Gliding through the clouds, Ain McKendrick spotted humpback whales just below the surface of the ocean, photographed the lush green mountains and gawked at hidden waterfalls.
He wasn't going to miss an opportunity to see Kauai from above despite two helicopter crashes on the island's North Shore in four days.
"We knew about the accidents ... and we felt safe," said McKendrick, a 36-year-old technology worker from San Jose, Calif.
Helicopter tour companies on Kauai reported a few cancellations and a slight slowdown in reservations after the two fatal accidents, but said tourists still want to fly.
"We'll still take them even after the accidents," he said. "It's the only way to see the island," said 79-year-old Ray Taulbee, of Birmingham, Ala., a regular visitor to Hawaii.
Taulbee wasn't alone in his enthusiasm to fly.
The lobby at Will Squyres Helicopters was crowded with customers and Island Helicopters sent up its normal 16 flights.
Celeste Viquelia, a saleswoman for Island Helicopters, said, "It's a shock people go through and then it's OK."
McKendrick, a recreational pilot, and his girlfriend were among the first people to take a tour from Heli-USA Airways, which resumed flying Monday for the first time since one of its aircraft crashed Thursday at Princeville Airport. The crash killed four people including the pilot.
On Sunday, a chopper from Inter-Island Helicopters spun out of the sky just miles away at a YMCA camp in the remote Haena area.
Some tour operators estimate one in every 10 visitors to Kauai last year took a helicopter tour. That's roughly 120,000 tourists taking a helicopter tour.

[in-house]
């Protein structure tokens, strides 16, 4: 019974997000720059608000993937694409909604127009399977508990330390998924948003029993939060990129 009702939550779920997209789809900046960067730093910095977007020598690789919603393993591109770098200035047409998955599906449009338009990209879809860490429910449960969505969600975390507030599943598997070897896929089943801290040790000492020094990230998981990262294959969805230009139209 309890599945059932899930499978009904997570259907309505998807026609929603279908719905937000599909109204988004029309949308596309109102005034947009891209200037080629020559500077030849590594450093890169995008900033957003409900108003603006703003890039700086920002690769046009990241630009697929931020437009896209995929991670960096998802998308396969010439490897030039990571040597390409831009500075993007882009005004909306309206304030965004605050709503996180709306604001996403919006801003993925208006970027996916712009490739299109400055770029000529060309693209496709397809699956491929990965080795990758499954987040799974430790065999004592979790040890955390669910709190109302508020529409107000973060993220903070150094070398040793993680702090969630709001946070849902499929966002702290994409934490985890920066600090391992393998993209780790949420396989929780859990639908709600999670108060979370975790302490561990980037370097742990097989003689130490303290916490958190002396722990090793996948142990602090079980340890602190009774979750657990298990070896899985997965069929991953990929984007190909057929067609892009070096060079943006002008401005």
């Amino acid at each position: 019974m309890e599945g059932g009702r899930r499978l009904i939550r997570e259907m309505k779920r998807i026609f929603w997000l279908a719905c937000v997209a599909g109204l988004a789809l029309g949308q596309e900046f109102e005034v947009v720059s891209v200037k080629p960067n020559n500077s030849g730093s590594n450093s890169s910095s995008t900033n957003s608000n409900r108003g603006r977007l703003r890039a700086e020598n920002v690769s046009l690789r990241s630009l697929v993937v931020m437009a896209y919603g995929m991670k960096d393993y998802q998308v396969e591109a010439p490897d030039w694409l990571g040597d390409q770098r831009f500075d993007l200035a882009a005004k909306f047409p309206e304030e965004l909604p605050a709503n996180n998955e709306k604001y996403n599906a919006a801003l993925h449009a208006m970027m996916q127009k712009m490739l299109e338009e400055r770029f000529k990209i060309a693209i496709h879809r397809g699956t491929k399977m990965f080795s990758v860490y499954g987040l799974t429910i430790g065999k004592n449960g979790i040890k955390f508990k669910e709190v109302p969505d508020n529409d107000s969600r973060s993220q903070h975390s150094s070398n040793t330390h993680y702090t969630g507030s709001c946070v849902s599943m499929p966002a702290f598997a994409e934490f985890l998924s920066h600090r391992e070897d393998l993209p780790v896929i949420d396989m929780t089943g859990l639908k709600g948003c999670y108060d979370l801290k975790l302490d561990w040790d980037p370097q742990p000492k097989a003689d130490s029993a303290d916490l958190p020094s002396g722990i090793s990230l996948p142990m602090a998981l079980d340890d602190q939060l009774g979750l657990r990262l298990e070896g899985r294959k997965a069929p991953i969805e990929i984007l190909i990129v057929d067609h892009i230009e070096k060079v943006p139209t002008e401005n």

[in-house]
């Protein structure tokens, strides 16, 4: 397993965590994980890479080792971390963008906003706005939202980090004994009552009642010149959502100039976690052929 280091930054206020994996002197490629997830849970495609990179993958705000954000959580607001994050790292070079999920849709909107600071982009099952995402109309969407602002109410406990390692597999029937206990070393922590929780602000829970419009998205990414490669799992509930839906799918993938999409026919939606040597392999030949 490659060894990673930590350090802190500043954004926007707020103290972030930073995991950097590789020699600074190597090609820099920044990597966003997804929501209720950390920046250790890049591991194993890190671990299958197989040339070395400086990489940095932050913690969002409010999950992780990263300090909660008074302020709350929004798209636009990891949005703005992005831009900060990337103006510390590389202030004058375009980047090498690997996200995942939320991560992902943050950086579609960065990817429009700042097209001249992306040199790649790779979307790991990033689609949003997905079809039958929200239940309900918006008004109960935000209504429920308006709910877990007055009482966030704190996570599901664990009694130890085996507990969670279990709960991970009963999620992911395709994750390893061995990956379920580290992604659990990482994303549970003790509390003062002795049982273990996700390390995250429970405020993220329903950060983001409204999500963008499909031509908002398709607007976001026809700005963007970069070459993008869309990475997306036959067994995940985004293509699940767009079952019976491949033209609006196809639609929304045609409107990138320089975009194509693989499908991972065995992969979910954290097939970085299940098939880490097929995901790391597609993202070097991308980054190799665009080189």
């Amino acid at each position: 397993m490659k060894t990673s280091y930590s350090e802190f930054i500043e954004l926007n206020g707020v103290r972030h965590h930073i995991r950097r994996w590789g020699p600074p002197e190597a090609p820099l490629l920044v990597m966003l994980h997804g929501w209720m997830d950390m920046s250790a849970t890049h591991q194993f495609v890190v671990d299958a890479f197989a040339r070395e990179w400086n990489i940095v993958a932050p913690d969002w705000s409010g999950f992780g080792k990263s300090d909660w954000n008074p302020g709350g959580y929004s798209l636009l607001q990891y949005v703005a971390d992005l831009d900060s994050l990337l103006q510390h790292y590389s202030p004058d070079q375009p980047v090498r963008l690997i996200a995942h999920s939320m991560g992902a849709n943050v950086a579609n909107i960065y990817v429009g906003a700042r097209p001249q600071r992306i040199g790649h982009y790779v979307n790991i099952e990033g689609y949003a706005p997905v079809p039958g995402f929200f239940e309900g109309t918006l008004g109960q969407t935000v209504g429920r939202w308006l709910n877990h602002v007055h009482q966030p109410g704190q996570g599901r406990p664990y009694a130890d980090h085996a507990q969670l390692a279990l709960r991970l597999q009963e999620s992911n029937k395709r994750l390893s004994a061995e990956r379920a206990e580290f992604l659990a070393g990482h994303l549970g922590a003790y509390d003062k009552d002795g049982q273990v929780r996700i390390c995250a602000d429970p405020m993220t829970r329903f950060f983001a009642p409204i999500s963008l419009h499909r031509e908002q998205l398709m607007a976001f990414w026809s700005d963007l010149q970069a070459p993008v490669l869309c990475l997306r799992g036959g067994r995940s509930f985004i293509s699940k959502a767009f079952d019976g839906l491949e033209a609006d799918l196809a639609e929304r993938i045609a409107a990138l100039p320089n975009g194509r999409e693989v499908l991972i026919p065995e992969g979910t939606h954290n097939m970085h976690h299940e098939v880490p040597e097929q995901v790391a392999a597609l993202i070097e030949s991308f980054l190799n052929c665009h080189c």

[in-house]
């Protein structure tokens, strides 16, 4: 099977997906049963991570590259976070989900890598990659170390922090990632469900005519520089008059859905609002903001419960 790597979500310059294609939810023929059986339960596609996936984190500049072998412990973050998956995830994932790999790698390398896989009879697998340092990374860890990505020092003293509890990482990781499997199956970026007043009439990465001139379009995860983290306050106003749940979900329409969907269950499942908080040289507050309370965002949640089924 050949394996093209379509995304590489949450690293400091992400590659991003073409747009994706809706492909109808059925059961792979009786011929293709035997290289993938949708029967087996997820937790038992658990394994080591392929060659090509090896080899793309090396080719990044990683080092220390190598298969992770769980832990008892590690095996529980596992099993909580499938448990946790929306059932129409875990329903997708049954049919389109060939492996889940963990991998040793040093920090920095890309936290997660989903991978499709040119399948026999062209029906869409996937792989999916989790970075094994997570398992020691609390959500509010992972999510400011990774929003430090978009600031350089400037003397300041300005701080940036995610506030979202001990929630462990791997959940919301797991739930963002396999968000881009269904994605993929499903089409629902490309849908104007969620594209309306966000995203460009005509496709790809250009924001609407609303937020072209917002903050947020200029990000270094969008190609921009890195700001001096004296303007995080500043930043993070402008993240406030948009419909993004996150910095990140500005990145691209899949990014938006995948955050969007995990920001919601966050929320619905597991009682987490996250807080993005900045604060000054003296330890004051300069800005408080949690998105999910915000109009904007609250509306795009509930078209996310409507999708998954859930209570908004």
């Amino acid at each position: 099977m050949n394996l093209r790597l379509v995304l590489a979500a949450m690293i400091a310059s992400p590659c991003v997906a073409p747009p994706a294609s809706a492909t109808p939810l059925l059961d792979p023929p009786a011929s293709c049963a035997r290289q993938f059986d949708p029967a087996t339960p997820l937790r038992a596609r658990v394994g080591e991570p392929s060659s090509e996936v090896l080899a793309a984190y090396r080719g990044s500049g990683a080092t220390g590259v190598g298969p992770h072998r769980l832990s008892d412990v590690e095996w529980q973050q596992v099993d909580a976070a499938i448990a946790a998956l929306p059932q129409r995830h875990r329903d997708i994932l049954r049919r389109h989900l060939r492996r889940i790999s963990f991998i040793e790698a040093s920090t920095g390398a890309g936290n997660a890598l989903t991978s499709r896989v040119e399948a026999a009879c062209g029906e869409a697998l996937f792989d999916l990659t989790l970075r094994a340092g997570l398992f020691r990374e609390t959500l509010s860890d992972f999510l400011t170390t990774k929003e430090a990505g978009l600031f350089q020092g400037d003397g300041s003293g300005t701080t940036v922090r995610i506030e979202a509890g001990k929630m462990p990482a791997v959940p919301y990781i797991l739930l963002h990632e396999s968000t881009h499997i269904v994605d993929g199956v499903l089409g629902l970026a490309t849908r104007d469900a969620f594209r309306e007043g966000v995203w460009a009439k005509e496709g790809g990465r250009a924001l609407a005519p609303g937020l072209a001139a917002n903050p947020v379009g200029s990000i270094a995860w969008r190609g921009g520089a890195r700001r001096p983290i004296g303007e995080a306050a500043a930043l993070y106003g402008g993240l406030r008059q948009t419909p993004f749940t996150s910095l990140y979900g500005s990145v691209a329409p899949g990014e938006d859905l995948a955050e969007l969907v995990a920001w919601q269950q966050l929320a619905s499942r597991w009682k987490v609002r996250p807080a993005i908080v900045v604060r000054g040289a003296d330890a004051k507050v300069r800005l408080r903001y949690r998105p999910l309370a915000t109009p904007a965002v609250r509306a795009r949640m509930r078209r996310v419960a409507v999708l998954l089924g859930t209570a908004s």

But some visitors say they're reluctant to fly with five fatal tour helicopters crashes on Kauai in less than four years, killing a total of 18 people.
"Now I certainly won't go," said Charles Phillips, who lives on Oahu.
Phillips, 53, already had concerns about the safety of the helicopter rides, but told his wife after Thursday's crash that they should consider a flight with the odds against a second crash anytime soon.
Phillips said he got rid of the idea after Sunday's accident that killed one passenger and left three others in critical condition.
The heavily advertised tours are one of the most popular tourist activities on Kauai and the only way to see most of the island in an hour.
Eight companies on the island take passengers to see the filming locations of "Jurassic Park" and "King Kong," the Na Pali coastline and Waimea Canyon. Extinct volcanos, pristine rain forests, rainbows and waterfalls are also often on narrated tours.
"We will continue to operate and give people an unforgettable experience," said John Powers, executive vice president of Heli-USA, which flew 60,000 people last year. "The industry will move on but right now it's also our priority to show compassion for those recovering."
Powers said Heli-USA have received hundreds of e-mails from past customers, many commenting on positive experiences flying with pilot William Joseph Sulak, who died in Thursday's crash. Many others said they'd fly again, he said.
Tour operators are regulated by the Federal Aviation Administration, which passed tougher regulations in 1994 after 49 people were killed in accidents over 12 years in Hawaii.
Ian Gregor, spokesman for the FAA, said despite the recent crashes, the accident rate is not on the rise. There have been 27 air tour accidents, killing 31 people since the regulations required all operators to follow the same rules.
But recently the National Transportation Safety Board recommended to the FAA to increase surveillance of the air tour operators, their maintenance policies and flight scheduling procedures.
NTSB investigators this week are examining the wreckage of the helicopters to determine what caused the crashes.